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Sunday 11 August 2013

Gibraltar – More Selective Reporting

[Update at end of post]

Yesterday, I noted that not everything about the current row between Spain and Gibraltar was being reported by the British press. This has continued today, with the Telegraph’s Madrid correspondent Fiona Govan looking through the El Pais website and selecting the most convenient facts from it for her copy. The problem with this approach is that everyone else can check the same site.
So her headline “Spain and Argentina consider anti-British deal” should be taken with a very large pinch of salt. That the Spanish Foreign Minister is visiting Buenos Aires is not in doubt, but before any discussion on mutual cooperation, he and his Argentine opposite number have to discuss the Repsol/YPF share dispute. And the Telegraph missed saying why Spain might want to do a deal with Argentina.

This is because the latter has a seat on the UN Security Council during 2013/4, thus making some kind of agreement rather more beneficial. Any support over the Falkland Islands would be a necessary quid pro quo, but would more than likely extend no further than supporting more talks. To reiterate, we’re not talking about some kind of fantasy shooting war here.

And, apparently, the Tel does not want to tell its readers why the dispute has arisen, although it is well documented by El Pais. So I will. The dropping of concrete blocks into the Bay of Algeciras by the Gibraltar authorities came as a surprise to the Spanish fishermen who depend on that area of calm and relatively warm water for their catches and their livelihoods. And they weren’t the only ones.

The Spanish authorities – both Madrid and the Junta de Andalucia – were also caught on the hop. And, worst of all for those on The Rock, nobody appears to have told the Government of the UK beforehand. So Young Dave and his jolly good chaps can be excused their current unrehearsed and uncertain behaviour. They have been kept in the dark as much as the Spanish.

So how many are affected? El Pais reports (although this detail, to no surprise, has not been relayed by the Telegraph) that as many as 400 jobs, and 53 boats, depend on the fishing ground for their catch of shellfish, along with mullet and sea bream. We are not talking significantly sized vessels here: a nine metre long boat powered by a single 130 horsepower diesel engine is typical.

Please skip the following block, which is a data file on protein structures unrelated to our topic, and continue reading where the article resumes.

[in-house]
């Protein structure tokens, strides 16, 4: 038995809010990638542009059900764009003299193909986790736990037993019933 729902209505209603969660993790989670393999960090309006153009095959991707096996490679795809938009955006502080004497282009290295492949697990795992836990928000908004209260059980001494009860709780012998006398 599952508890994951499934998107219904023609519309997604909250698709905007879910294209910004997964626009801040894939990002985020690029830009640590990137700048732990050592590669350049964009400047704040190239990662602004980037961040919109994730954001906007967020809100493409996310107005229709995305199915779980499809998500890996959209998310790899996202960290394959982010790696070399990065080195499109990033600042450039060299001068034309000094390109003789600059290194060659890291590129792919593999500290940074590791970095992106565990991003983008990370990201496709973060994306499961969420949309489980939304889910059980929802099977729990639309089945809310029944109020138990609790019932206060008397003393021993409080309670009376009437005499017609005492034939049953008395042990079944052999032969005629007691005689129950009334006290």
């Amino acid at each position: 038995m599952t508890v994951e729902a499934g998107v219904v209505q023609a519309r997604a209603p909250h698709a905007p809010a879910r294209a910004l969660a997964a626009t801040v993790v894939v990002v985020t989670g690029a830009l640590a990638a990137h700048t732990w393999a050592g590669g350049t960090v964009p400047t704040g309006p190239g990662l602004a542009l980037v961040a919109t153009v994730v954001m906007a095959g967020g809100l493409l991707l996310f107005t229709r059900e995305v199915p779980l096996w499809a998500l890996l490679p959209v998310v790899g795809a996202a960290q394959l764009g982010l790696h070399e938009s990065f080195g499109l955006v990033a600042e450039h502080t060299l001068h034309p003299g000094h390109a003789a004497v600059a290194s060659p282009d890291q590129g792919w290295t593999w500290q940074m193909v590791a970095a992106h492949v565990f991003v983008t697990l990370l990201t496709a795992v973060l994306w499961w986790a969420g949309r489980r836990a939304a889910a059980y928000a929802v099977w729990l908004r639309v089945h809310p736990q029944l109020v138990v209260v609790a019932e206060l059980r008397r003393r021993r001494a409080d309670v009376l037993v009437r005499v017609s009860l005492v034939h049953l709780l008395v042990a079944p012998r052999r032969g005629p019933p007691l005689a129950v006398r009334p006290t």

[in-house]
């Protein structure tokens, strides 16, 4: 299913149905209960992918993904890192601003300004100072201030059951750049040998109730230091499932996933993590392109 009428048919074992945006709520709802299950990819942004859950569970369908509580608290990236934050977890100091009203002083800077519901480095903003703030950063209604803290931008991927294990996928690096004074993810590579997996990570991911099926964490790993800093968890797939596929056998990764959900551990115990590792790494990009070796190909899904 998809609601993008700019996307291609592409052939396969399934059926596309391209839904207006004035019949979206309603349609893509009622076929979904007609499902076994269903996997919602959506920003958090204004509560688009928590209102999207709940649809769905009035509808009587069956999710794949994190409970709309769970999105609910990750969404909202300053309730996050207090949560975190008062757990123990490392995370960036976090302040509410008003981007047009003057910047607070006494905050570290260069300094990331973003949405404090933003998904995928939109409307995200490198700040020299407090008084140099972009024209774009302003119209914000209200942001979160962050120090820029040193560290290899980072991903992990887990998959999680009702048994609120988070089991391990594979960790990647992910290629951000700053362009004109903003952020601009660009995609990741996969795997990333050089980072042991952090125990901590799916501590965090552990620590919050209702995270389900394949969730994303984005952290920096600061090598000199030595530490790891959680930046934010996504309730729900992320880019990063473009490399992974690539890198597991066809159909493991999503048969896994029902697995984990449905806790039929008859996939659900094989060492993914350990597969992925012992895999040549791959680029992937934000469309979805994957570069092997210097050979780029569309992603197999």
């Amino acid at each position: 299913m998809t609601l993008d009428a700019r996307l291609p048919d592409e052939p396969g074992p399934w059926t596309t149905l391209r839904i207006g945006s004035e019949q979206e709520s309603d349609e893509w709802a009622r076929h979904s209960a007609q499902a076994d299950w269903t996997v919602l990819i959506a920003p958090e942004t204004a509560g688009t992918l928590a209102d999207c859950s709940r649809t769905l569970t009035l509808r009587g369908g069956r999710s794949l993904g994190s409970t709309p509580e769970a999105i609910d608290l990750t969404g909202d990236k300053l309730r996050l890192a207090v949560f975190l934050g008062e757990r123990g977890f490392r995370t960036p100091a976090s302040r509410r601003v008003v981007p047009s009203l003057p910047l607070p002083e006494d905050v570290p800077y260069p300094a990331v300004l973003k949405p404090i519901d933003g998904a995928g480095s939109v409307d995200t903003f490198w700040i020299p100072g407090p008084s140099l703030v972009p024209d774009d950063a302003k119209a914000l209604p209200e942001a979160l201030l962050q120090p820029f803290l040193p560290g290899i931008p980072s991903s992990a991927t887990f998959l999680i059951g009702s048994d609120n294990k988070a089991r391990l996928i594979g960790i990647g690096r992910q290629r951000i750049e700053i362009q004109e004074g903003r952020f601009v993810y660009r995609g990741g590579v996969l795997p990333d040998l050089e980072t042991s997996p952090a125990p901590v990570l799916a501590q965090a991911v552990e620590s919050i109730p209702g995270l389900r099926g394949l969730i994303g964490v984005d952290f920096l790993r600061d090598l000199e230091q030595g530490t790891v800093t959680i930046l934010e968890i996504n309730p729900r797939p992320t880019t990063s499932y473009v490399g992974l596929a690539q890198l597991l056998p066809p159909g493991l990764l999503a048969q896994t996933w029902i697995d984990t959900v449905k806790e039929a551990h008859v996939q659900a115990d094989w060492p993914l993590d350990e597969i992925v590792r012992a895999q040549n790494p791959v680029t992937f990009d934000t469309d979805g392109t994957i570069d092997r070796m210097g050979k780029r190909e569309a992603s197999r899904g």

What seems to have happened is that one of many arguments about which territory has control over which part of the Bay of Algeciras has got out of hand. Good diplomacy is now needed to work the genie back into the bottle. This will not be helped by the poor journalism being exhibited by far too many papers, which would rather put their Europhobia before giving readers the complete story.

Maybe more of those readers will start fact finding for themselves in future.

[UPDATE 12 August 1610 hours: the Guardian has confirmed that Argentina does indeed have a "non-permanent" seat on the UN Security Council, as I pointed out. Spain would give some diplomatic support to the Argentines for their position, of wanting talks on the future of the Falkland Islands, which would mean changing its current position, but would achieve the quid pro quo of getting the status of Gibraltar raised at the top table.

Of course, the Gibraltar authorities could just fish out the concrete blocks - the water is apparently no more than five metres deep there - and thereby allow everything to return to what passes for normal. And I doubt there will be much in the way of "legal action" against Spain]

1 comment:

rob said...

Wonder who is more worried bout a tiff - the Spanish fishing industry or the UK offshore financial industry?